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How Much Do Granite Countertops Cost?


Every product we buy is available in various levels of quality. Since the differences between good, better and best can be substantial it's important to understand the kinds of things that affect the price.

Exotic granites colors are generally more expensive that standard grade colors.  So, you might assume that exotic material is better quality stone, right? Yes and no. When stone is quarried it is classified into one of four basic grades; monumental or sculpture grade, building grade, utility grade and finally waste or landscape grade. Every granite slab used for countertop fabrication is building grade stone at this point.

While wholesale distributors and retailers market and price their slabs as 1st, 2nd and 3rd grade or as exotic, premium, standard and commercial the fact is there is no standardized criteria for assigning those grades. Stone grading for the retail market is primarily a matter of aesthetics (i.e., uniformity of color distribution, the presence of surface imperfections and the prominence or lack of mineral concentrations) and availability.

Therefore retail grading has nothing to do with the inherent quality of the stone. Some of the most expensive exotic varieties have been coated with epoxy resin to hide surface imperfections and enhance color and are reinforced with fiberglass netting to keep them from cracking during transport and fabrication. Here's the bottom line, if you love a stone’s color and pattern that’s all that matters. Retail grading is marketing fluff.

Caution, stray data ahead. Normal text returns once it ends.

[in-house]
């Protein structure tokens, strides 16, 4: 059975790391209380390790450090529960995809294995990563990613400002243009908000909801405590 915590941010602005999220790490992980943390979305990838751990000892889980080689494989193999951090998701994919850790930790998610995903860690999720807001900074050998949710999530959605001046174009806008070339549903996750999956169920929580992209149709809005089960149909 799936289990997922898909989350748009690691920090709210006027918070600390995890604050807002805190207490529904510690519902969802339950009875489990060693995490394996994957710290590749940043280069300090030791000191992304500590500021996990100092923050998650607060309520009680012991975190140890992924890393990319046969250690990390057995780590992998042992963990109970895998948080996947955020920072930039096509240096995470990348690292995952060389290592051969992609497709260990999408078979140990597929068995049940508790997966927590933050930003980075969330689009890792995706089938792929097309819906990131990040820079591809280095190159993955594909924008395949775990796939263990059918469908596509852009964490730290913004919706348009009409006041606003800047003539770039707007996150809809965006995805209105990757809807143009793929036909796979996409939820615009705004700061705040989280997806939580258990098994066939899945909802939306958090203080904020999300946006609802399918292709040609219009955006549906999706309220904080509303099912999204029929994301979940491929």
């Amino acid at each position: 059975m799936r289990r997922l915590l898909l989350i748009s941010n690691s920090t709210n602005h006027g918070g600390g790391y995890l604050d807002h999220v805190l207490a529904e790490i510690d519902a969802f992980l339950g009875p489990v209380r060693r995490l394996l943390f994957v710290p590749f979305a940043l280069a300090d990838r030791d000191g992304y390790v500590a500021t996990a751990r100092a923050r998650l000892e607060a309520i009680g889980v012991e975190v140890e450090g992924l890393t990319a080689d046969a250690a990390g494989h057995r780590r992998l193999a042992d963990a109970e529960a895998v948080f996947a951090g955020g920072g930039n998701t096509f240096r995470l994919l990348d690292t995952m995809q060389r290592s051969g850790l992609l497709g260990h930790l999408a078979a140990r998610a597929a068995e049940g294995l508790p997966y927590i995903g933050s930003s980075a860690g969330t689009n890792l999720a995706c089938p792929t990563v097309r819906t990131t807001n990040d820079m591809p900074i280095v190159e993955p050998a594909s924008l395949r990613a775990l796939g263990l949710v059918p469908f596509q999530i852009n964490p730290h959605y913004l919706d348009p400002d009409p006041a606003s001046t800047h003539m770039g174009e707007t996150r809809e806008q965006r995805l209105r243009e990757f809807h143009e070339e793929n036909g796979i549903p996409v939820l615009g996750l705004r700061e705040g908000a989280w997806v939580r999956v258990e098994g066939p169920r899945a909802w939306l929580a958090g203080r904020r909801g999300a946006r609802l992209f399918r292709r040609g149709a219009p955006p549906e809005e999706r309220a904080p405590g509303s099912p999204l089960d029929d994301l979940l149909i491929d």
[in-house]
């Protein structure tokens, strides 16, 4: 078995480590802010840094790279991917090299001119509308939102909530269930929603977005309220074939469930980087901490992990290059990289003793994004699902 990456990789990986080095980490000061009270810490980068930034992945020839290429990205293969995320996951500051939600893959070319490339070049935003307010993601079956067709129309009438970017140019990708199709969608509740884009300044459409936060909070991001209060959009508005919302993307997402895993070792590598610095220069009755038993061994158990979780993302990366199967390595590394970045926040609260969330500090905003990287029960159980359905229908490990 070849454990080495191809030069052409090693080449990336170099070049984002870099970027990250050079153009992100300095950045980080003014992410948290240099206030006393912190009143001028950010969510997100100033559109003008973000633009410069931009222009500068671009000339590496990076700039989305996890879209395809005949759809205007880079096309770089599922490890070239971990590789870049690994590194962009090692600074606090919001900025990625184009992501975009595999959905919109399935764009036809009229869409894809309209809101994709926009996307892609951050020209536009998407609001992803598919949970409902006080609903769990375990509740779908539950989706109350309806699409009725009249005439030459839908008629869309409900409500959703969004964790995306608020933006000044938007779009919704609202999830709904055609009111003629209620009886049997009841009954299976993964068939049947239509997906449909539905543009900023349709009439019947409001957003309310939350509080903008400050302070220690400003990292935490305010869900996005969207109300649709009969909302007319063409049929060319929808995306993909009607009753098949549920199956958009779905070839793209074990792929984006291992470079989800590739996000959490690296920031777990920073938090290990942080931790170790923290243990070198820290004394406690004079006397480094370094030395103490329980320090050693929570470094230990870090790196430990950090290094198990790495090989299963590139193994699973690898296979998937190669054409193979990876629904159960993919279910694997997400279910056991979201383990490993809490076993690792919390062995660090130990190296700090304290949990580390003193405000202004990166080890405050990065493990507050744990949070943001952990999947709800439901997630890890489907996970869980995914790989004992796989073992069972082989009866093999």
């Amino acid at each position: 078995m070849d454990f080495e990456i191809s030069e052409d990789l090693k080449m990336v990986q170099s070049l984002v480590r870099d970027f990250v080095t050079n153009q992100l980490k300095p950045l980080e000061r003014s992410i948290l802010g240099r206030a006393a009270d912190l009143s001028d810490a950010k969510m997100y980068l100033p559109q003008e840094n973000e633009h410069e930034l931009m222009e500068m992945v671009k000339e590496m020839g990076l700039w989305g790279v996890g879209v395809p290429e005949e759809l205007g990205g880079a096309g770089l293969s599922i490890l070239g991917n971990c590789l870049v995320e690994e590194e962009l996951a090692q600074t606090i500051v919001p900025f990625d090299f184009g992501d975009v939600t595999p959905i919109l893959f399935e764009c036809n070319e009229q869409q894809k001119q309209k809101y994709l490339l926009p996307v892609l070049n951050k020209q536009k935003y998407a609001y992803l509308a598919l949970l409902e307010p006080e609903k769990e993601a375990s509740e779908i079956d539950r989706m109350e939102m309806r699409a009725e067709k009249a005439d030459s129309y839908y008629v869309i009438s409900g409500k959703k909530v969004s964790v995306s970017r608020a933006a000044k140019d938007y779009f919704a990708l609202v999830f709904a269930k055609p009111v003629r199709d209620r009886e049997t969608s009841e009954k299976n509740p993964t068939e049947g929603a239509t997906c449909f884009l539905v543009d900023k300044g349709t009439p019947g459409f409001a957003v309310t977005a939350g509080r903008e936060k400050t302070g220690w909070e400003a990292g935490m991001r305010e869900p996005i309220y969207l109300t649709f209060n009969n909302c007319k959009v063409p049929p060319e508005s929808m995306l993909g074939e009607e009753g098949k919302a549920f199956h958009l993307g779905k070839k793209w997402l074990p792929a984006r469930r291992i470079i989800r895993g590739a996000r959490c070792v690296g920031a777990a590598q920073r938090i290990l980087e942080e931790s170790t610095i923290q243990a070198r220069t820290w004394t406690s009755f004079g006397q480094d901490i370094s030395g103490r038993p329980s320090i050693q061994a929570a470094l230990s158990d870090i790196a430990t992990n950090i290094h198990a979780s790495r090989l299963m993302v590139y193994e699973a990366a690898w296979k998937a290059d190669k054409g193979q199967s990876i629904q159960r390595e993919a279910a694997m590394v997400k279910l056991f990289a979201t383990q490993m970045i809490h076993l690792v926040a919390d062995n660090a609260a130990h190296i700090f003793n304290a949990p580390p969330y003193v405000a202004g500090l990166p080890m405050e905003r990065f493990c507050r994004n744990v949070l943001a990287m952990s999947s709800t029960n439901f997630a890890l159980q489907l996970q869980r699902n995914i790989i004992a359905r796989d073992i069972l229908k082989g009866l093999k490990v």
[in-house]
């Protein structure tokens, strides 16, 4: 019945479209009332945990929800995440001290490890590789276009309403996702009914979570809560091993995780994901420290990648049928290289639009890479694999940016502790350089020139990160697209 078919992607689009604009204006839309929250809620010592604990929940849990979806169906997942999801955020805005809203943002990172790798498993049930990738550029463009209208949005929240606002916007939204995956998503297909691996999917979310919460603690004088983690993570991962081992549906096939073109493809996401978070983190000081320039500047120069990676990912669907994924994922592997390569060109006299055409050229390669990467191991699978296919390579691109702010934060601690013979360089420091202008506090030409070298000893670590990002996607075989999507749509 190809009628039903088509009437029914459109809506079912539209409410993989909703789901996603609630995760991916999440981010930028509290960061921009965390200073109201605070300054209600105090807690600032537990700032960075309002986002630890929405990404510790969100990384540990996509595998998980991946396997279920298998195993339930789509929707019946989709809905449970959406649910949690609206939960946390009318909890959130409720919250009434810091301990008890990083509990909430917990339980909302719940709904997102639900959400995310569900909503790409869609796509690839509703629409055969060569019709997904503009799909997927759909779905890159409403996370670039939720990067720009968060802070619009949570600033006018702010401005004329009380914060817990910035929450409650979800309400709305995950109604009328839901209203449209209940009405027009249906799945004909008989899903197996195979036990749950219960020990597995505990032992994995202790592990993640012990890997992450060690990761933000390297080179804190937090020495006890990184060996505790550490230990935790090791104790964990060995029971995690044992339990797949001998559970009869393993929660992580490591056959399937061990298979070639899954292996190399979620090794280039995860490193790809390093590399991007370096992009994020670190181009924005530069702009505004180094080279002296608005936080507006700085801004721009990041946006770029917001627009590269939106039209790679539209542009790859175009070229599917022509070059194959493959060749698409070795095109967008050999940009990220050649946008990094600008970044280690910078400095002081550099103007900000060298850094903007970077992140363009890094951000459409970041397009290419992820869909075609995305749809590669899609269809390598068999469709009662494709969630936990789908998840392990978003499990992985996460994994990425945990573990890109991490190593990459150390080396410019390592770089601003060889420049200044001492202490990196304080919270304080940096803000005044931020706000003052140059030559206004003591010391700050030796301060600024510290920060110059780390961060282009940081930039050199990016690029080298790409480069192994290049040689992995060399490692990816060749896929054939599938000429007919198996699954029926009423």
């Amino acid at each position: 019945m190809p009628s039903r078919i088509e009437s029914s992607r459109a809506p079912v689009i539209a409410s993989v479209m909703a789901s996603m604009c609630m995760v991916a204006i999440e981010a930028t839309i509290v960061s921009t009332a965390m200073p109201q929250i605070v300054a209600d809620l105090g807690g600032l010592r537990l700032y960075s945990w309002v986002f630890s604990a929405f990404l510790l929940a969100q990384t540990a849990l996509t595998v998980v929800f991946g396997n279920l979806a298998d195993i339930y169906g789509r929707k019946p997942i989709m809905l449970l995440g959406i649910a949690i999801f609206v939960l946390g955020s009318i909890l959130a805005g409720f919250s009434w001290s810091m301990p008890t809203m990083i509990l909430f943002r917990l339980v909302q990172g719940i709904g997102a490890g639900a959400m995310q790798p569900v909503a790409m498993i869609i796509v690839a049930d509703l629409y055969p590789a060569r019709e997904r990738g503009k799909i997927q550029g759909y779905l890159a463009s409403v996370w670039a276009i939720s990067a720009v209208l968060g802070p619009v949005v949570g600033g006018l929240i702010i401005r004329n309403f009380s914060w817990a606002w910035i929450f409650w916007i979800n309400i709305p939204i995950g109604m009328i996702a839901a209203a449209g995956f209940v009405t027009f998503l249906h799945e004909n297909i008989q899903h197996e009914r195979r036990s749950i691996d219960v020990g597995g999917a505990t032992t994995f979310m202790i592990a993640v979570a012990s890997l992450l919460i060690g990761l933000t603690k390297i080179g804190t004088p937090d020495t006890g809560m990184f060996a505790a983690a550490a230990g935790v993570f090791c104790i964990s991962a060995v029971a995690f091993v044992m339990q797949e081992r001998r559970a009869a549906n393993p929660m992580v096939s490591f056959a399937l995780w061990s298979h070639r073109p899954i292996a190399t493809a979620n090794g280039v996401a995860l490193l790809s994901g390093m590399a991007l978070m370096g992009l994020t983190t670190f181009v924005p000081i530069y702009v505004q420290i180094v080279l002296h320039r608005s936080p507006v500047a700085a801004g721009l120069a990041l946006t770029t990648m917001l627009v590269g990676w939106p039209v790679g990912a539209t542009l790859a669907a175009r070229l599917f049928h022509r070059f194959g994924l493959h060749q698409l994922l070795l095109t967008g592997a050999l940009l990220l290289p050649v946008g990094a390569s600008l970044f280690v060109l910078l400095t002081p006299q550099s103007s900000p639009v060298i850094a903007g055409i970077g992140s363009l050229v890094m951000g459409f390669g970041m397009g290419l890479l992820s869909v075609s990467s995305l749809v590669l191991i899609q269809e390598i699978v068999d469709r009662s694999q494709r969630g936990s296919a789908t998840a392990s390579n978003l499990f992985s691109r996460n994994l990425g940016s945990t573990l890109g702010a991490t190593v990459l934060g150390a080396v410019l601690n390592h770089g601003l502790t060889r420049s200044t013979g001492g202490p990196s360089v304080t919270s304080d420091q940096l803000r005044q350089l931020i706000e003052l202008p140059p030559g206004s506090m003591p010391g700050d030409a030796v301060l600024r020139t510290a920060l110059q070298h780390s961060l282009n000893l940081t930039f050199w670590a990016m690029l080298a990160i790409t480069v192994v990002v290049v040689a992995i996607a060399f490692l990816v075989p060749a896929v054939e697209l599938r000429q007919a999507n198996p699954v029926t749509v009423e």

Be careful when shopping for prices.  Some fabricators advertise prices that are based on the customer's purchase of full slabs. Solid Surface Designs only charges customers for the stone that is needed to fabricate a project. All fabricators price their granite with per square foot, however, items like edge and corner treatments, undermounting sinks, inside diagonal corners and charges for coring holes are add-on charges that can drastically affect the final price.

Final considerations: Is the fabricator certified? Are they licensed and insured? Have their installers passed criminal background checks and drug screens? Does the fabricator offer a written warranty covering stone integrity and installation? If not ask yourself, “Why?” and proceed with caution.

In 1993 Solid Surface Designs, Inc., began business as a factory certified fabricator-installer for DuPont Corian. Since then we have grown to become the region's largest fabricator and installer of Granite, Quartz and Solid Surface countertops. 

If you need help with an estimate, give us a call at (417) 258-2787 and ask for Doug, Holly, Mitchell or Sarah.